1. King does not argue that the 1954 lease did not remain in effect as extended until its termination by notice effective on October 31, 1968. Accordingly, we assume, without deciding, that the first refusal article remained in effect (see Manastor v. Gopin, 330 Mass. 569, 571-573; Gibbs Realty Inv. Corp. v. Carvel Stores Realty Corp. 351 Mass. 684, 685-686) according to its terms until the termination of the 1954 lease effective on October 31, 1968, and that whatever rights and interests the Sewards had under the first refusal article were entitled to protection until the lease terminated. See Fanger v. Leeder, 327 Mass. 501. The question before us is to determine the correct interpretation of the first refusal article.
2. The entire 1954 lease is before us. The partial statement of agreed facts and the exhibits are sufficiently complete to enable us to decide the case. We are in the same position as the trial judge with respect to interpreting the lease. We treat our scope of review as essentially that upon a case stated. See New England Foundation Co. Inc. v. American Mut. Liab. Ins. Co. 358 Mass. 157, 158-159.
The judge's findings (fn. 4), supplementing the partial statement of agreed facts, do not significantly influence interpretation of the first refusal article. In view of our assumption in part 1 of this opinion, we think that these further findings are of slight, if any, importance.
The principal question is the meaning of the provision, quoted earlier, in the first refusal article, viz. "a contemplated sale during the demised term of the" locus. The Sewards contend that, because the testimony is not reported, the trial judge's interpretation of this language is binding upon us. We think this contention wholly without merit. The interpretation of the written lease is a matter for the court on which we are not bound by the trial judge's conclusions, particularly as the problem of interpretation is not affected by any findings of fact (see fns. 4, 5) not included in the partial statement of agreed facts. See Quintin Vespa Co. Inc. v. Construction Serv. Co. 343 Mass. 547, 551-552.
King contends that the words "during the demised term" relate to the noun "sale," just as does the word "contemplated," with the consequence that the event which gives rise to an option or first refusal is a proposed or "contemplated" sale in which the actual conveyance is to take place during the term of the lease. Because this sale was to take place on December 31, 1968, after the lease had terminated on October 31, 1968, King says it gave rise to (a) no duty on Mrs. Weeks's part (by reason of the first refusal article) to notify the Sewards of the proposed sale, and (b) no power in the Sewards to exercise the option discussed in the first refusal article.
He argues, also, that the requirement that Mrs. Weeks give notice to the Sewards "sixty (60) days before the contemplated sale" suggests that the sale is the crucial date and not the date of the contemplation of a sale. Under this provision of the first refusal article, no notice would have been required until sixty days before December 31, 1968, a day or so after the lease had terminated.
King's interpretation seems to us the ordinary meaning of the words used. It is also consistent with earlier Massachusetts decisions. We read the first refusal article, not as an independent covenant or conditional option, but as an integral part of the 1954 lease and dependent upon it. See Ober v. Brooks, 162 Mass. 102, 103-105. Cf. Brown v. O'Brien, 168 Mass. 484, 487-488. No fact agreed or found by the trial judge shows basis for interpreting the crucial language as designed to afford the Sewards protection against a sale to others after the expiration of the lease. See Cities Serv. Oil Co. v. National Shawmut Bank, 342 Mass. 108, 110-111. See also London v. Tebo, 246 Mass. 360, 361-362; C. W. Dyeing Cleaning Co. Inc. v. DeQuattro, 344 Mass. 739, 742.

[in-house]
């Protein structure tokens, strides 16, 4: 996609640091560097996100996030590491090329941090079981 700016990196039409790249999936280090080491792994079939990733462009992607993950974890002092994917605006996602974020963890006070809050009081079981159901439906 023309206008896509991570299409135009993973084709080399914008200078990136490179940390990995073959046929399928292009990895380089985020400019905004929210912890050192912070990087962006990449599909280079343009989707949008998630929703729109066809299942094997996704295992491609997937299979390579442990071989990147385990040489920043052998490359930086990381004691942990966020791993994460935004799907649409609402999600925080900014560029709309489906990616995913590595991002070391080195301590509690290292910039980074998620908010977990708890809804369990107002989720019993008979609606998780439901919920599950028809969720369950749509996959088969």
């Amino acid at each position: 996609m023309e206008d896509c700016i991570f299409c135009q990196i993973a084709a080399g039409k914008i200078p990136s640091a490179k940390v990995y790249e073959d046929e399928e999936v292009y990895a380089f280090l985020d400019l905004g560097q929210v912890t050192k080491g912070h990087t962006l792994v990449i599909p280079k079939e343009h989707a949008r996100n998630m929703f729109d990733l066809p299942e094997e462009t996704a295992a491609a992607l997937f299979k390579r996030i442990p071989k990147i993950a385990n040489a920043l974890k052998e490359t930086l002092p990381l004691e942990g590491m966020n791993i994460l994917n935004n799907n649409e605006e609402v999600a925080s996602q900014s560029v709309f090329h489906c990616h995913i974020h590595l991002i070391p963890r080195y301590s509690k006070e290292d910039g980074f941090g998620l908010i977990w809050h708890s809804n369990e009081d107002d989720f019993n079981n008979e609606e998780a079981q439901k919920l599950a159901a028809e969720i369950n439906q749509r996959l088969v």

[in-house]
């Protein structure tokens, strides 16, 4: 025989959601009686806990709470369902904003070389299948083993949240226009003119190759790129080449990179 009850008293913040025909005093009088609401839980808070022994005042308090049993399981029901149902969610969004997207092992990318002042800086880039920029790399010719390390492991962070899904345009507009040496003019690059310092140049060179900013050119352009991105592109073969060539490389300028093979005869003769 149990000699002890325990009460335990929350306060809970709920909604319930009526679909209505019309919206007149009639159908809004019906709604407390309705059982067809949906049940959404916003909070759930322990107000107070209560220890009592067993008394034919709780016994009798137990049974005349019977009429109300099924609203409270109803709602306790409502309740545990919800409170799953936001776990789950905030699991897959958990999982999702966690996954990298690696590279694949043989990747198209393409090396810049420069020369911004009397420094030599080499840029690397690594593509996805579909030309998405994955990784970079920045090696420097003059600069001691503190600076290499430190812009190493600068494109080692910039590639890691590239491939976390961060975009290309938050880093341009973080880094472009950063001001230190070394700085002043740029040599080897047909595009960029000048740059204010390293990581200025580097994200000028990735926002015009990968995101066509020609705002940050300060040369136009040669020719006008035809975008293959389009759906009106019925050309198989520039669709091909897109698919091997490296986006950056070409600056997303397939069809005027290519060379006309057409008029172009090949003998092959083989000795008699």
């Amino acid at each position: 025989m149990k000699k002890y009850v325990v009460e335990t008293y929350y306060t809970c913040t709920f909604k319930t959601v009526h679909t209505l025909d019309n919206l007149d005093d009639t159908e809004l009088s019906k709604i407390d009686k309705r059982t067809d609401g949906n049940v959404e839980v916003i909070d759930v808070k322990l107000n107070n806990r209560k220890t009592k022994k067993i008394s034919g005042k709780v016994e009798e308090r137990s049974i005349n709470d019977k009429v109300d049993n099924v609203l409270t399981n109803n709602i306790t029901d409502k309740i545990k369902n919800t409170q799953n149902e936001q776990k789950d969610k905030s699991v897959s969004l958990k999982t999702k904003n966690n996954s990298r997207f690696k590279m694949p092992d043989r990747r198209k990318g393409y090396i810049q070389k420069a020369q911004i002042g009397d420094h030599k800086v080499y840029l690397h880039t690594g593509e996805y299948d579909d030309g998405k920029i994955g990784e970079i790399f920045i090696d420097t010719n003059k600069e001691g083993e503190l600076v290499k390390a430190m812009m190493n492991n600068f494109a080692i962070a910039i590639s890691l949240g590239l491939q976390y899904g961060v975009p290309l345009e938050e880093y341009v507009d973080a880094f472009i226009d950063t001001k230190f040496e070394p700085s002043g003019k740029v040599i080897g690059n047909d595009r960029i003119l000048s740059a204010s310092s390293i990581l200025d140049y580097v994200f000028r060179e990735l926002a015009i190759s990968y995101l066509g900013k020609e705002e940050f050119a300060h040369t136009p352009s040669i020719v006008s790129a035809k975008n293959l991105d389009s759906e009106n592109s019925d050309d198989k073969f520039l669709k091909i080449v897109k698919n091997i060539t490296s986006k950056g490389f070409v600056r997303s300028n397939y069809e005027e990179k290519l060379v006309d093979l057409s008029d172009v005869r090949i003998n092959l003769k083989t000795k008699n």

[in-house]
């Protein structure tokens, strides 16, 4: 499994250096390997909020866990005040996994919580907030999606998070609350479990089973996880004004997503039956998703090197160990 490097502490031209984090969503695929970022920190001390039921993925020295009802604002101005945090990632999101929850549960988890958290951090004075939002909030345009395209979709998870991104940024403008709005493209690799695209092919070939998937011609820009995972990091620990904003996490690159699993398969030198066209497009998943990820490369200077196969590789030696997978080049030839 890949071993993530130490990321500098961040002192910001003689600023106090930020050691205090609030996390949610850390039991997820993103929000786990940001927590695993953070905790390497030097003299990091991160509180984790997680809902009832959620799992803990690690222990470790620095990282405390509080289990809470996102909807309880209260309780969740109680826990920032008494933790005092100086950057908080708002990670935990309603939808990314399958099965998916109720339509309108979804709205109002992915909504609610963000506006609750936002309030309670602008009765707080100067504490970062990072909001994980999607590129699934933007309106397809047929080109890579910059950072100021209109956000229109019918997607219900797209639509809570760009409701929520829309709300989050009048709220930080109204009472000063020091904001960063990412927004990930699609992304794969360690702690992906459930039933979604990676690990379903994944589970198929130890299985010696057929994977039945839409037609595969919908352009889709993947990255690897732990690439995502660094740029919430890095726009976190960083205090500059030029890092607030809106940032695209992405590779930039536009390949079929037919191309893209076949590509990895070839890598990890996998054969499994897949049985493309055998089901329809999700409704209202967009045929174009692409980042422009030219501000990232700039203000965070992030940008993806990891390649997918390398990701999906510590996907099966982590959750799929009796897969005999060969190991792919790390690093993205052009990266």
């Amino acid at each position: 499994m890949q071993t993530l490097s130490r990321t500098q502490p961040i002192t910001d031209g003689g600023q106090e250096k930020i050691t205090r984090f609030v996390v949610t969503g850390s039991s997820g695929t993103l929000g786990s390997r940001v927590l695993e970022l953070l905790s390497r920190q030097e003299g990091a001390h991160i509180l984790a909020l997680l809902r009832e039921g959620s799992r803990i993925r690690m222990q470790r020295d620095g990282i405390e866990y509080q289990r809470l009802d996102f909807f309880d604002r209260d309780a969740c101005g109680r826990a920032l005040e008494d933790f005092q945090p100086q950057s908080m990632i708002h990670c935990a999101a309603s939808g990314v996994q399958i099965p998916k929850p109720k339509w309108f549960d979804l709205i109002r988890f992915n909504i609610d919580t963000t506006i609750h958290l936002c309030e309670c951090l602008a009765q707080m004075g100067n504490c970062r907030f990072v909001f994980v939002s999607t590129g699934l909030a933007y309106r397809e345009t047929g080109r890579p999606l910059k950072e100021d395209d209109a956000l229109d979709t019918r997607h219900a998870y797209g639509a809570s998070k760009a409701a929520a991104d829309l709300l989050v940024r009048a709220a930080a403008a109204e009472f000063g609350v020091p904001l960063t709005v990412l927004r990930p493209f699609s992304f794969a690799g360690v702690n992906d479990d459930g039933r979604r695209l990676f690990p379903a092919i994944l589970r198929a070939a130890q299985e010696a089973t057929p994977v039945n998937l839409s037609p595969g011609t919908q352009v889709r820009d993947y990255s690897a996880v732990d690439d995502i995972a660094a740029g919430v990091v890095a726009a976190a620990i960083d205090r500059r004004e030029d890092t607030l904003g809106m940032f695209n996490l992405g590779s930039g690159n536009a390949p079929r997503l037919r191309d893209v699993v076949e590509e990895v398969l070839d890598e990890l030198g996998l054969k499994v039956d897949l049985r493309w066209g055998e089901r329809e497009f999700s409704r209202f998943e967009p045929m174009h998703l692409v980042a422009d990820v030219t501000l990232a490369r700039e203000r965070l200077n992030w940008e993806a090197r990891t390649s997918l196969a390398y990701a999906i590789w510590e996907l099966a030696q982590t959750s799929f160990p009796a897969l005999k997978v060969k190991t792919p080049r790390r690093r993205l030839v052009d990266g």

This case is not directly governed by decisions involving sales by the lessor to others, subject to a lease (e.g. Levy v. Peabody, 238 Mass. 164), or giving to the lessor a right to sell upon a stated notice to the lessee, in effect construed as giving to the lessor a conditional right to terminate the lease. See Callaghan v. Hawkes, 121 Mass. 298, 299. Such cases, however, do have some tendency to suggest that provisions in leases relating to sales to the lessee or to others may be viewed as referring to sales during the term and as designed to protect the lessor or lessee during the term. Many reasons for protection of the lessee against sale by the lessor would normally cease when his leasehold interest ceases.
For authorities discussing options to purchase and rights of first refusal, see Hall, Landlord and Tenant (Adams and Wadsworth's 4th ed.) §§ 105, 106; Am. Law of Property, §§ 3.82-3.83; Swaim, Crocker's Notes on Common Forms (7th ed.) § 751; Schwartz, Lease Drafting in Massachusetts, § 10.9; anno. 136 A.L.R. 138.
The case is not one where the parties have based the existence of an option, or first refusal right, with clarity and precision upon a decision to sell, rather than the sale itself. Cf. Chandler Co. Inc. v. McDonald-Weber Co. 215 Mass. 365, 366-367 (where it was agreed, if the owner of the interest "decides to sell its . . . interests . . . it will first notify the [other] party . . . and give it an opportunity to purchase"). If mere contemplation of a sale were to be the basis of a first refusal, there would be an inherent ambiguity concerning when the right arose and what degree of determination on the part of the lessor amounted to contemplation. This possibility of uncertainty is further reason for adopting the natural meaning of the words used by the parties.
We conclude that the first refusal article does not adequately impose upon the lessor any duty to the Sewards with respect to a sale of the locus to take place after their leasehold interest has terminated. Nothing in their use of the locus shows a special necessity of continuing that use after the end of the lease which might give occasion for thinking that the parties intended to give a special meaning to the crucial words of the first refusal article. Accordingly, we interpret those words as having application only to a "sale during the . . . term," regardless of when the sale was first "contemplated."
3. The final decree is reversed. A new final decree is to be entered dismissing the bill. The defendants are to have costs of appeal.